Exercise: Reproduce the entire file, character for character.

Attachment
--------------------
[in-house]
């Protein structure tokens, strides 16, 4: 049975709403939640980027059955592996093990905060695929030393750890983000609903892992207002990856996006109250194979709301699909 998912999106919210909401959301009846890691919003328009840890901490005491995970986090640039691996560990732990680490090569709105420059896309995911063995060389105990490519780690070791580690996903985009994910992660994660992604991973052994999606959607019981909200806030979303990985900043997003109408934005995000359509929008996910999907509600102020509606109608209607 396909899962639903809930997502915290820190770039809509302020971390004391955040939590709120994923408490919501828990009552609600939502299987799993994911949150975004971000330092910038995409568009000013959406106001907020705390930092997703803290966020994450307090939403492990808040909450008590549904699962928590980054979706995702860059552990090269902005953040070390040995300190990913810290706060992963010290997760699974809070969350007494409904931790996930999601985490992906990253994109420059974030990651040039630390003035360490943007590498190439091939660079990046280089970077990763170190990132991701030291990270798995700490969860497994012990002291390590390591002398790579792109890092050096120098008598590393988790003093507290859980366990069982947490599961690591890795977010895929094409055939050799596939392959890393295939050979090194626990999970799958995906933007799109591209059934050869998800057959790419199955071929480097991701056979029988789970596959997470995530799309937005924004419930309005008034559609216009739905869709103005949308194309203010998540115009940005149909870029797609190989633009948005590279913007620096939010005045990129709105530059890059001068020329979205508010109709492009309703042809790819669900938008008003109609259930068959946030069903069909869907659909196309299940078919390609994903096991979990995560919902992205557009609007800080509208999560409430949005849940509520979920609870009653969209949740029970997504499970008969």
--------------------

[in-house]
């Protein structure tokens, strides 16, 4: 049975709403939640980027059955592996093990905060695929030393750890983000609903892992207002990856996006109250194979709301699909 998912999106919210909401959301009846890691919003328009840890901490005491995970986090640039691996560990732990680490090569709105420059896309995911063995060389105990490519780690070791580690996903985009994910992660994660992604991973052994999606959607019981909200806030979303990985900043997003109408934005995000359509929008996910999907509600102020509606109608209607 396909899962639903809930997502915290820190770039809509302020971390004391955040939590709120994923408490919501828990009552609600939502299987799993994911949150975004971000330092910038995409568009000013959406106001907020705390930092997703803290966020994450307090939403492990808040909450008590549904699962928590980054979706995702860059552990090269902005953040070390040995300190990913810290706060992963010290997760699974809070969350007494409904931790996930999601985490992906990253994109420059974030990651040039630390003035360490943007590498190439091939660079990046280089970077990763170190990132991701030291990270798995700490969860497994012990002291390590390591002398790579792109890092050096120098008598590393988790003093507290859980366990069982947490599961690591890795977010895929094409055939050799596939392959890393295939050979090194626990999970799958995906933007799109591209059934050869998800057959790419199955071929480097991701056979029988789970596959997470995530799309937005924004419930309005008034559609216009739905869709103005949308194309203010998540115009940005149909870029797609190989633009948005590279913007620096939010005045990129709105530059890059001068020329979205508010109709492009309703042809790819669900938008008003109609259930068959946030069903069909869907659909196309299940078919390609994903096991979990995560919902992205557009609007800080509208999560409430949005849940509520979920609870009653969209949740029970997504499970008969």